Luminance In the Occupational Visual Field: An Evaluation of Office Workstations

Bruno Gidietto Piccoli, Giuseppe Polselli, Ilir Leka, M. D D'Orso, D. Pisaniello

Research output: Contribution to journalArticle


Inappropriate lighting is one of the most common causes of visual disturbances in office workers. Visual demand can also lead to musculoskeletal problems such as tension neck syndrome. On the other hand, appropriate location of light sources and a suitable level of illumination can enhance visual capacity. A rational approach to visual risk assessment of tasks and workstations involves measurements in the occupational visual field, and in particular luminance measurement. We report a large scale photometric evaluation in six companies in northern and central Italy. Operator tasks were predominantly administrative with some computer aided design activity. Occupational visual field luminance ratios were found to be excessively high (>1:250 cd/m2) in 19% of workstations (n = 100), moderately high (1:100-1:250 cd/m2) in 20% and considered satisfactory (<1:100 cd/ m2) in 61%. Illuminance in the working plane ranged from 100-2500 lux and correlated poorly with luminance. Parameters were highly dependent on light fitting position and window location. The survey demonstrated shortcomings in lighting design and workstation layout, both from artificial and natural sources. It is recommended that photometric assessment incorporate both luminance (occupational visual field) and illuminance measurements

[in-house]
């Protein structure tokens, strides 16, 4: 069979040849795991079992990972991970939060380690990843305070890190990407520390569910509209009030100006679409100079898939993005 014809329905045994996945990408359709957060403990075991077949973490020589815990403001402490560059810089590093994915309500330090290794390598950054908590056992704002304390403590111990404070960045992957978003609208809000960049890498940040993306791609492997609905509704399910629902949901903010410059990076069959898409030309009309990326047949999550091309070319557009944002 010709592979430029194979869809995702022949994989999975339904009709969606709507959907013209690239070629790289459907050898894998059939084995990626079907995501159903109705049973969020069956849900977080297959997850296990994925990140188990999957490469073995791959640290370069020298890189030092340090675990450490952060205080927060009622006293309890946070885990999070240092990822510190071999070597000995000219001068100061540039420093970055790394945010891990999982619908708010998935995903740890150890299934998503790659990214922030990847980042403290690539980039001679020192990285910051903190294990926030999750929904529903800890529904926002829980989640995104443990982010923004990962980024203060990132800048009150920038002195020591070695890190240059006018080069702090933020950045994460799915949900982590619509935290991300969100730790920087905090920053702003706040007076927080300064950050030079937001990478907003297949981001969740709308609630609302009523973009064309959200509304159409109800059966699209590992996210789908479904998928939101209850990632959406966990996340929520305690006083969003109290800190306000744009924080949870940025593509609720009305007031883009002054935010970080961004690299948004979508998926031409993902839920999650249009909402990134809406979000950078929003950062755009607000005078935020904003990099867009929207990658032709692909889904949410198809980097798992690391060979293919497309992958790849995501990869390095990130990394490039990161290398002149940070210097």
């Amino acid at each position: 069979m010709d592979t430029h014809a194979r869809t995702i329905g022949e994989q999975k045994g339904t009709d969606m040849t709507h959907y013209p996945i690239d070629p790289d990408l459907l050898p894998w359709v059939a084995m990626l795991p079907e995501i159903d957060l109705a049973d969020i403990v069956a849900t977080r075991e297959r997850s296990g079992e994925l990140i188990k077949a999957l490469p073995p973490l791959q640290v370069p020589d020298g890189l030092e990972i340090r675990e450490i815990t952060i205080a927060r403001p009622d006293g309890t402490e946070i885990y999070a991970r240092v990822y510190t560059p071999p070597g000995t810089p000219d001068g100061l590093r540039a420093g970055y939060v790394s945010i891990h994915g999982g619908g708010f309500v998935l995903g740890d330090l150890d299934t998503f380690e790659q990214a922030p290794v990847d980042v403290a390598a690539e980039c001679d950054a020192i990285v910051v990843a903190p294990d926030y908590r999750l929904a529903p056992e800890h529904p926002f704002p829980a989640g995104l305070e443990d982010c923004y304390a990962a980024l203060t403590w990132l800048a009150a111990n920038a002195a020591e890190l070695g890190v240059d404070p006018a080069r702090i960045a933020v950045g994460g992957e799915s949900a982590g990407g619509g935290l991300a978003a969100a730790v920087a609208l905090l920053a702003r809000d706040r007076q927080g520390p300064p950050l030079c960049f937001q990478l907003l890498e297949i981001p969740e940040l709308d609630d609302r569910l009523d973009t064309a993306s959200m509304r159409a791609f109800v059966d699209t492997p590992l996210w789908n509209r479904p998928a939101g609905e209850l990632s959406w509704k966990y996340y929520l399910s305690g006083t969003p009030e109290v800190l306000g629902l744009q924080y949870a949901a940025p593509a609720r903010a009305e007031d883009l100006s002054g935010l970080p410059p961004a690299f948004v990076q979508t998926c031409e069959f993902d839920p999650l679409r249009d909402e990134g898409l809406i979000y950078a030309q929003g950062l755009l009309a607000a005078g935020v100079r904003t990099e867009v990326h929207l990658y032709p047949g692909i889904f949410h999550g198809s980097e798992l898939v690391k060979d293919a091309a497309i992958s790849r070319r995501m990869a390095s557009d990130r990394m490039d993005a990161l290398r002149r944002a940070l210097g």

Original languageEnglish
Pages (from-to)23-28
Number of pages6
Publication statusPublished - 2015


  • Occupational asthenopia
  • office lighting
  • visual risk assessment


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